Kevin Matz ~ Mayonnaise

for Mike Madonick

On the rec­om­men­da­tion of a col­league of mine, who says my work lacks vari­ety, I am going to attempt to describe, of all things, a jar of may­on­naise. In his opin­ion a more var­ied sto­ry will arise from this exer­cise. I have my doubts, but we shall see.

To begin with, the jar is made of clear glass. At least I believe it’s clear; since the jar is full, the glass may only appear to –more

Lucinda Kempe ~ Brown Sparrow


Brown Sparrow was asleep in a lin­den tree when the first sui­cide bomber blew up. The two fol­low­ing implo­sions shook her body. She didn’t pause to breathe but left the lin­den tree and flew along the Canal de St. Denis, past the hon­ey locusts, horse chest­nuts, mimosas and Empress trees on the Boulevard Voltaire. She flew over Le Bataclan. There was no refuge tonight in Paris.

The lit­tle brown –more

Avital Gad-Cykman ~ To Catch Her


Through the heavy rain hit­ting my win­dow ledge, we see her bal­ance on the tightrope, her arms row­ing in the air. She would give her life for her art, we say to each oth­er. This per­for­mance is the real thing, says a man with a long mus­tache like Dali’s.

A gray cloud with translu­cent ends lands gen­tly over the top of her head, her stretched neck, her breasts and ribs and bel­ly squeezed into –more

Gary Percesepe ~ Raptors

The Republicans start­ed their con­ven­tion in Cleveland, Ohio today. The TV is on with the sound mut­ed, and I’ve raised the blinds to look out the win­dow at the two hawks in my back yard. I’m lying in bed as I watch the hawks, who have no idea they are being watched and not the Republicans. There is an old book in my lap, ear­ly Hemingway. It is a book I know, but I don’t mind. Since last week –more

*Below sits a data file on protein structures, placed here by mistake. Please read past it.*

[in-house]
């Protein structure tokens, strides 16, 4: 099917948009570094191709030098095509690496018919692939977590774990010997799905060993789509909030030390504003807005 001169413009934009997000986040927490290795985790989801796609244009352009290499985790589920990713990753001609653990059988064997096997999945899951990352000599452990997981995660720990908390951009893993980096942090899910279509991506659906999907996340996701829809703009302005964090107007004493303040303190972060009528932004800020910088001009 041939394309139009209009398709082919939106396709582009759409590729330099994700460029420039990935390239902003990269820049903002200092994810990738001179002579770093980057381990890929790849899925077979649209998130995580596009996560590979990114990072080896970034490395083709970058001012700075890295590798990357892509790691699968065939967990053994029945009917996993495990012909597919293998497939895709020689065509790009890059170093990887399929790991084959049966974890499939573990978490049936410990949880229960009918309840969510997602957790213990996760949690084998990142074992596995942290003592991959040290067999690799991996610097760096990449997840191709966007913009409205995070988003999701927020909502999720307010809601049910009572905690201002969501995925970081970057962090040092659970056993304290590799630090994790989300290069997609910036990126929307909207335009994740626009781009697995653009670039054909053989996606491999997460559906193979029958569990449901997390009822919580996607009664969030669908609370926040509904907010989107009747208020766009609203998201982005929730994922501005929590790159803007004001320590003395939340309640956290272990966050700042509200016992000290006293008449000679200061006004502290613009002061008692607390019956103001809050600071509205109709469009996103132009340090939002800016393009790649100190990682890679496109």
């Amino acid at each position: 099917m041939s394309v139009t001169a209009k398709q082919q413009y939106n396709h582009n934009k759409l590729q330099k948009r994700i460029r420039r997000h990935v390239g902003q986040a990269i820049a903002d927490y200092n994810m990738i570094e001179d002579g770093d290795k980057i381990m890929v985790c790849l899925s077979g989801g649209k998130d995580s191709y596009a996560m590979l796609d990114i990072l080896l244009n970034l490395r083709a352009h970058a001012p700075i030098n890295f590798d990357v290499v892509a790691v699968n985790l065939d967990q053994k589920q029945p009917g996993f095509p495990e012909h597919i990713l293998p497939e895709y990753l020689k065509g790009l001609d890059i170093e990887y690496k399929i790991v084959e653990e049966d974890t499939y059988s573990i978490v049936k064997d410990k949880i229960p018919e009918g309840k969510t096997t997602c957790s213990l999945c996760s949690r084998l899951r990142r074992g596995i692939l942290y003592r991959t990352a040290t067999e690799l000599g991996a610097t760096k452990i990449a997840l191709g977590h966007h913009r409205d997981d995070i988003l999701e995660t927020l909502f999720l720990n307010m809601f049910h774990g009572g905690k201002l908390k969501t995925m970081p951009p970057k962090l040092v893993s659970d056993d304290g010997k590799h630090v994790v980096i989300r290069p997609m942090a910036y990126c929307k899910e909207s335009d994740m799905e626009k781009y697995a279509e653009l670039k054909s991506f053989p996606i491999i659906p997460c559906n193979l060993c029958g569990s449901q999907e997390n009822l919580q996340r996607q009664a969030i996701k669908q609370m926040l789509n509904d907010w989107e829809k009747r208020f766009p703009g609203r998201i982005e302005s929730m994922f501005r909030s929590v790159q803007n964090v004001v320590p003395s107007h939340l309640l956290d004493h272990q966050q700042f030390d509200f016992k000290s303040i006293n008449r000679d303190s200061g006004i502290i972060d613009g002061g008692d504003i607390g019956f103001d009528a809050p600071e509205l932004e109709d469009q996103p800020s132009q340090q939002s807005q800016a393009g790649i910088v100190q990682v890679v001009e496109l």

Nelly Zann ~ I Turn My Music Loud

My moth­er leaves a tense mes­sage on my phone. “I need you here tomor­row. I’m out of pads.”

I live nine­ty miles away in New Orleans but I’m on vaca­tion. We haven’t spo­ken in six weeks, since I took my son to vis­it her. She bright­ens around grand­chil­dren and with him she smiled girl­ish­ly and pet­ted his arm, asked him about his stud­ies in London. He bit at a nail and she brushed his hand from –more

Girija Tropp ~ Once I Was Honey

2012-02-05 17.18.35

I want to com­mit the details of this win­ter to mem­o­ry and next year I will be able to fig­ure out small dif­fer­ences. All around where I sit at the bar, this black and steel enclave, the roast­ing of cof­fee beans is tak­ing place in gleam­ing met­al bar­rels attached to flash­ing pan­els and space age exhaust pip­ing. I can’t tell skill lev­els of the staff. I can­not tell if I will recov­er my abil­i­ty –more

Kathy Fish ~ Imagine Your Daughter Is a Cherry Red Convertible

The body is a tem­ple and Sundays are for rest. If only you worked hard. Enjoy food but don’t overindulge. Trim your nails and keep them scrupu­lous­ly clean. Likewise see that your chil­dren are bathed and immac­u­late­ly dressed. Do not allow your daugh­ter to go out in that slinky, skin-tight frock. Would you want her to tempt? Studies show that cher­ry red con­vert­ibles are 100 times more like­ly to be –more

Paige Clark ~ Dead Summer

The year my moth­er dies, my boyfriend catch­es me jump­ing out of the win­dow of our house. We live on the first floor. He stands in the yard with his arms fold­ed across his chest and one eye­brow raised. “I knew you were going to do that,” he says.

I am prac­tic­ing,” I say.

For what,” he says. “You’re too afraid to die.”

I am stand­ing bare­foot in my old gym t-shirt from junior high –more